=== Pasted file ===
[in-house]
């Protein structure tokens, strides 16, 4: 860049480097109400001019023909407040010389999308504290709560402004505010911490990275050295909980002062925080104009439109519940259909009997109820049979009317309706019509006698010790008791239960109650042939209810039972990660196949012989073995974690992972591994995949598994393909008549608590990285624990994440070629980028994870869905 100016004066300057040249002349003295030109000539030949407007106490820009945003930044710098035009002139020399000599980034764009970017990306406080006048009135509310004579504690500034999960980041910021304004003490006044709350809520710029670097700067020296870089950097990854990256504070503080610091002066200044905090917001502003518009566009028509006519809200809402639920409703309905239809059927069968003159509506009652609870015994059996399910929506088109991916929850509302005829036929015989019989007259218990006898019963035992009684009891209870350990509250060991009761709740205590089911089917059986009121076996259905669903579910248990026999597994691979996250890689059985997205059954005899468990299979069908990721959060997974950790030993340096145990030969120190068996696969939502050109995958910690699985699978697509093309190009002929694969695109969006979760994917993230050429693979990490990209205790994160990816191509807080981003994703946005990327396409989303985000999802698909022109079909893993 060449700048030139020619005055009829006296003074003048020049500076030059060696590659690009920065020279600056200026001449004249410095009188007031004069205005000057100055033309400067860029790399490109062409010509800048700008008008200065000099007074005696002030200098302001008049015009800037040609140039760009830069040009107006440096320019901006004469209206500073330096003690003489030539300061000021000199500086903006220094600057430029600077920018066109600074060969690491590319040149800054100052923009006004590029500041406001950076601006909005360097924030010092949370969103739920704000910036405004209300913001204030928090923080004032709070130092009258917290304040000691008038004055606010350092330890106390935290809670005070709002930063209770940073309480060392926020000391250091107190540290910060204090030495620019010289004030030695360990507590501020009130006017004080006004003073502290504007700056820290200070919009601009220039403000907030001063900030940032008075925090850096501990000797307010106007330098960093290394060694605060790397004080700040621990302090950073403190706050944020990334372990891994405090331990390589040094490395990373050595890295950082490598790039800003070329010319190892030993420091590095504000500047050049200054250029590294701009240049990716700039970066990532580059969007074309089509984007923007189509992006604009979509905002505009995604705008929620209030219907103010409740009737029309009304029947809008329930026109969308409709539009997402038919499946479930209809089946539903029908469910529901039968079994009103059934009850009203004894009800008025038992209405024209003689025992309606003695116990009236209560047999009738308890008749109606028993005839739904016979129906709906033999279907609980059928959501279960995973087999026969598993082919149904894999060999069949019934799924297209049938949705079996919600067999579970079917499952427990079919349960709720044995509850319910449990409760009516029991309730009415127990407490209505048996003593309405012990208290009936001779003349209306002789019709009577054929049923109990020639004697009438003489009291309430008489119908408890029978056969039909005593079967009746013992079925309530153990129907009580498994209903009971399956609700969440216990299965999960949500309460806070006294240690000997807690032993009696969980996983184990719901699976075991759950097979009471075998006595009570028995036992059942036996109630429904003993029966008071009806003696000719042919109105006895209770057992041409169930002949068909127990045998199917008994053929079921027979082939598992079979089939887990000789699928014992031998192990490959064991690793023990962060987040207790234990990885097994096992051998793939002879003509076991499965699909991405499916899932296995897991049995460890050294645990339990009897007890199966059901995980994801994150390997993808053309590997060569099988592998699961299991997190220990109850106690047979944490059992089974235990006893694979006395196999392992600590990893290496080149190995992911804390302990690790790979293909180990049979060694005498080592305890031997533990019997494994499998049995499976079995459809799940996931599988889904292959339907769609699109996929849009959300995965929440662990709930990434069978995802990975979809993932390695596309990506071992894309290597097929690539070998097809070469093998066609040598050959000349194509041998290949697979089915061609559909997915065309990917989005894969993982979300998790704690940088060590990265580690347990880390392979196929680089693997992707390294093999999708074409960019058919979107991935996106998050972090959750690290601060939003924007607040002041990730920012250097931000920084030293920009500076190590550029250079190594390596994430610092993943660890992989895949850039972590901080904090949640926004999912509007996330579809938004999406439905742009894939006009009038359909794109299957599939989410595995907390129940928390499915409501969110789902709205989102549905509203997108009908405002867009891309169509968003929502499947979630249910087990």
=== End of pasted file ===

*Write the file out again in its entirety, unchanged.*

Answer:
[in-house]
């Protein structure tokens, strides 16, 4: 860049480097109400001019023909407040010389999308504290709560402004505010911490990275050295909980002062925080104009439109519940259909009997109820049979009317309706019509006698010790008791239960109650042939209810039972990660196949012989073995974690992972591994995949598994393909008549608590990285624990994440070629980028994870869905 100016004066300057040249002349003295030109000539030949407007106490820009945003930044710098035009002139020399000599980034764009970017990306406080006048009135509310004579504690500034999960980041910021304004003490006044709350809520710029670097700067020296870089950097990854990256504070503080610091002066200044905090917001502003518009566009028509006519809200809402639920409703309905239809059927069968003159509506009652609870015994059996399910929506088109991916929850509302005829036929015989019989007259218990006898019963035992009684009891209870350990509250060991009761709740205590089911089917059986009121076996259905669903579910248990026999597994691979996250890689059985997205059954005899468990299979069908990721959060997974950790030993340096145990030969120190068996696969939502050109995958910690699985699978697509093309190009002929694969695109969006979760994917993230050429693979990490990209205790994160990816191509807080981003994703946005990327396409989303985000999802698909022109079909893993 060449700048030139020619005055009829006296003074003048020049500076030059060696590659690009920065020279600056200026001449004249410095009188007031004069205005000057100055033309400067860029790399490109062409010509800048700008008008200065000099007074005696002030200098302001008049015009800037040609140039760009830069040009107006440096320019901006004469209206500073330096003690003489030539300061000021000199500086903006220094600057430029600077920018066109600074060969690491590319040149800054100052923009006004590029500041406001950076601006909005360097924030010092949370969103739920704000910036405004209300913001204030928090923080004032709070130092009258917290304040000691008038004055606010350092330890106390935290809670005070709002930063209770940073309480060392926020000391250091107190540290910060204090030495620019010289004030030695360990507590501020009130006017004080006004003073502290504007700056820290200070919009601009220039403000907030001063900030940032008075925090850096501990000797307010106007330098960093290394060694605060790397004080700040621990302090950073403190706050944020990334372990891994405090331990390589040094490395990373050595890295950082490598790039800003070329010319190892030993420091590095504000500047050049200054250029590294701009240049990716700039970066990532580059969007074309089509984007923007189509992006604009979509905002505009995604705008929620209030219907103010409740009737029309009304029947809008329930026109969308409709539009997402038919499946479930209809089946539903029908469910529901039968079994009103059934009850009203004894009800008025038992209405024209003689025992309606003695116990009236209560047999009738308890008749109606028993005839739904016979129906709906033999279907609980059928959501279960995973087999026969598993082919149904894999060999069949019934799924297209049938949705079996919600067999579970079917499952427990079919349960709720044995509850319910449990409760009516029991309730009415127990407490209505048996003593309405012990208290009936001779003349209306002789019709009577054929049923109990020639004697009438003489009291309430008489119908408890029978056969039909005593079967009746013992079925309530153990129907009580498994209903009971399956609700969440216990299965999960949500309460806070006294240690000997807690032993009696969980996983184990719901699976075991759950097979009471075998006595009570028995036992059942036996109630429904003993029966008071009806003696000719042919109105006895209770057992041409169930002949068909127990045998199917008994053929079921027979082939598992079979089939887990000789699928014992031998192990490959064991690793023990962060987040207790234990990885097994096992051998793939002879003509076991499965699909991405499916899932296995897991049995460890050294645990339990009897007890199966059901995980994801994150390997993808053309590997060569099988592998699961299991997190220990109850106690047979944490059992089974235990006893694979006395196999392992600590990893290496080149190995992911804390302990690790790979293909180990049979060694005498080592305890031997533990019997494994499998049995499976079995459809799940996931599988889904292959339907769609699109996929849009959300995965929440662990709930990434069978995802990975979809993932390695596309990506071992894309290597097929690539070998097809070469093998066609040598050959000349194509041998290949697979089915061609559909997915065309990917989005894969993982979300998790704690940088060590990265580690347990880390392979196929680089693997992707390294093999999708074409960019058919979107991935996106998050972090959750690290601060939003924007607040002041990730920012250097931000920084030293920009500076190590550029250079190594390596994430610092993943660890992989895949850039972590901080904090949640926004999912509007996330579809938004999406439905742009894939006009009038359909794109299957599939989410595995907390129940928390499915409501969110789902709205989102549905509203997108009908405002867009891309169509968003929502499947979630249910087990």